Catholic Devotion in Victorian England

By Mary Heimann | Go to book overview

4
A Community Apart

OVER the latter half of the nineteenth century, English Catholic conceptions of devotion widened in a way which was calculated to encourage active participation from as many members within the community as possible. Not only did manuals of prayer offer an increasingly wide choice of prayers, even the hallowed Garden of the Soul being significantly expanded, but the greatest possible latitude, in that tolerant spirit which was advocated by Catholics as diverse as Faber, Newman, Tyrrell, and von Hügel, was allowed in approaches to individual prayers such as the Memorare and to a range of understandings of traditional devotions like Benediction and the rosary. Hand in hand with this trend towards devotional inclusiveness within the community, there developed an equally strong tendency for Catholics to wish to separate from those outside the fold. These shifts in attitude, which were of social as well as devotional importance, can be traced in successive editions of the catechism and also in the growth and nature of exclusively Catholic societies.

Too little attention has been paid to catechisms in assessing the development of English Catholicism in the period, despite the fact that this summary of the Faith was, for most Catholics, the single most authoritative source of church doctrine, whose phrases, memorized in childhood, would readily spring to mind in the face of any religious question. The importance of the catechism from this point of view was one of which the English bishops seem to have been particularly conscious. When, on 8 February 1869, the bishops who were gathered in Rome for the First Vatican Council began discussion on the proposal that a standard elementary catechism1 be adopted for the whole church,

great divergence of opinion was manifested, especially on the proposal that Bellarmine's catechism, in use at Rome, should be the norm; the German bishops were very adverse to the supplanting of Canisius' catechism by any other, it being in universal use throughout the German lands, and most excellent in itself.2

Representing the other side of the debate, a Spanish bishop declared, with no little rhetorical flourish, that:

____________________
1
This was the fourth schema of Discipline and Canon Law.
2
C. Butler, The Vatican Council (2 vols.; London, 1930), i. 228.

-100-

Notes for this page

Add a new note
If you are trying to select text to create highlights or citations, remember that you must now click or tap on the first word, and then click or tap on the last word.
One moment ...
Default project is now your active project.
Project items
Notes
Cite this page

Cited page

Style
Citations are available only to our active members.
Buy instant access to cite pages or passages in MLA 8, MLA 7, APA and Chicago citation styles.

(Einhorn, 1992, p. 25)

(Einhorn 25)

(Einhorn 25)

1. Lois J. Einhorn, Abraham Lincoln, the Orator: Penetrating the Lincoln Legend (Westport, CT: Greenwood Press, 1992), 25, http://www.questia.com/read/27419298.

Note: primary sources have slightly different requirements for citation. Please see these guidelines for more information.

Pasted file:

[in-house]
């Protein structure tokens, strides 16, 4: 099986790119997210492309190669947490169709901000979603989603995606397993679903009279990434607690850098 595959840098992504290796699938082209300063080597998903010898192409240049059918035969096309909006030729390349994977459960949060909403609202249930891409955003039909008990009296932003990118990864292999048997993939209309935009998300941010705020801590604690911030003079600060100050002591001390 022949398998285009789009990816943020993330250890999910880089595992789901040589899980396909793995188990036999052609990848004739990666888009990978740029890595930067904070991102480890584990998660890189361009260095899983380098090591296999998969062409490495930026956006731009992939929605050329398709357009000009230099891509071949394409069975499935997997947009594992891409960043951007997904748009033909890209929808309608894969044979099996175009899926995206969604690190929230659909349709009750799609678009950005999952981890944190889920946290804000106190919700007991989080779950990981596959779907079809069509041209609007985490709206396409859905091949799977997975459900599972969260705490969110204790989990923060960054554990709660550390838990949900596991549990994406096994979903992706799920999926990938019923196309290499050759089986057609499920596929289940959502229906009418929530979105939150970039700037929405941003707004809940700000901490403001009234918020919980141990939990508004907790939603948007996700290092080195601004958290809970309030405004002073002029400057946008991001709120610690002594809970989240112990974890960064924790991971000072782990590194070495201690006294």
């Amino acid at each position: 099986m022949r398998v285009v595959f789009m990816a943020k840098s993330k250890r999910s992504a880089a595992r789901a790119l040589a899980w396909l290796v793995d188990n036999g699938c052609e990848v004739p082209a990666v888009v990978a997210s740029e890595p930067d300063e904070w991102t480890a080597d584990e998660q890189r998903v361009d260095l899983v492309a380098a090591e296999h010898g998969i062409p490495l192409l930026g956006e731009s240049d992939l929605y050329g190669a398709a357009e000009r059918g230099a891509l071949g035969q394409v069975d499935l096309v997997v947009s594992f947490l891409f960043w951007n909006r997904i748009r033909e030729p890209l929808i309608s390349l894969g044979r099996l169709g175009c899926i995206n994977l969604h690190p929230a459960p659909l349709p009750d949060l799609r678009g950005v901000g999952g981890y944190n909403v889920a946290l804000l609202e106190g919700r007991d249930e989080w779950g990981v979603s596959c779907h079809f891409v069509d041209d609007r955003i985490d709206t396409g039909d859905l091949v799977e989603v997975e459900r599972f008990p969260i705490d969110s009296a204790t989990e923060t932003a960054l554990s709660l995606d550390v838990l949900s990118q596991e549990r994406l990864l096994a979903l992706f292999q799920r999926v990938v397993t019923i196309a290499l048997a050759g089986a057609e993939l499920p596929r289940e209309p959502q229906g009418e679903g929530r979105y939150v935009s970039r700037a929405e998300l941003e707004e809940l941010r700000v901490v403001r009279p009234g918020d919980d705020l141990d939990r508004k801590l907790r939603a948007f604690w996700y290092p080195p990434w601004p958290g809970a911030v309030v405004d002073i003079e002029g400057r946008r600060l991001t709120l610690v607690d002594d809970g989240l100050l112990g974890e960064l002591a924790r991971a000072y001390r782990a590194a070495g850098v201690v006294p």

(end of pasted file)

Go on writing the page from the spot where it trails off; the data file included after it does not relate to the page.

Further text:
Cited page

Bookmark this page
Catholic Devotion in Victorian England
Table of contents

Table of contents

  • Title Page iii
  • Preface vi
  • Contents *
  • I - Received Ideas 1
  • 2 - Devotions in Common 38
  • 3 - Familiar Prayers 70
  • 4 - A Community Apart 100
  • 5 - An English Piety 137
  • Appendix - Devotional Statistics of the Churches, Chapels, and Stations in England and Wales 174
  • Bibliography 201
  • Index 233
Settings

Settings

Typeface
Text size Smaller Larger Reset View mode
Search within

Search within this book

Look up

Look up a word

  • Dictionary
  • Thesaurus
Please submit a word or phrase above.
Print this page

Print this page

Why can't I print more than one page at a time?

Help
Full screen
Items saved from this book
  • Bookmarks
  • Highlights & Notes
  • Citations
/ 253

matching results for page

    Questia reader help

    How to highlight and cite specific passages

    1. Click or tap the first word you want to select.
    2. Click or tap the last word you want to select, and you’ll see everything in between get selected.
    3. You’ll then get a menu of options like creating a highlight or a citation from that passage of text.

    OK, got it!

    Cited passage

    Style
    Citations are available only to our active members.
    Buy instant access to cite pages or passages in MLA 8, MLA 7, APA and Chicago citation styles.

    "Portraying himself as an honest, ordinary person helped Lincoln identify with his audiences." (Einhorn, 1992, p. 25).

    "Portraying himself as an honest, ordinary person helped Lincoln identify with his audiences." (Einhorn 25)

    "Portraying himself as an honest, ordinary person helped Lincoln identify with his audiences." (Einhorn 25)

    "Portraying himself as an honest, ordinary person helped Lincoln identify with his audiences."1

    1. Lois J. Einhorn, Abraham Lincoln, the Orator: Penetrating the Lincoln Legend (Westport, CT: Greenwood Press, 1992), 25, http://www.questia.com/read/27419298.

    Cited passage

    Thanks for trying Questia!

    Please continue trying out our research tools, but please note, full functionality is available only to our active members.

    Your work will be lost once you leave this Web page.

    Buy instant access to save your work.

    Already a member? Log in now.

    Search by... Author
    Show... All Results Primary Sources Peer-reviewed

    Oops!

    An unknown error has occurred. Please click the button below to reload the page. If the problem persists, please try again in a little while.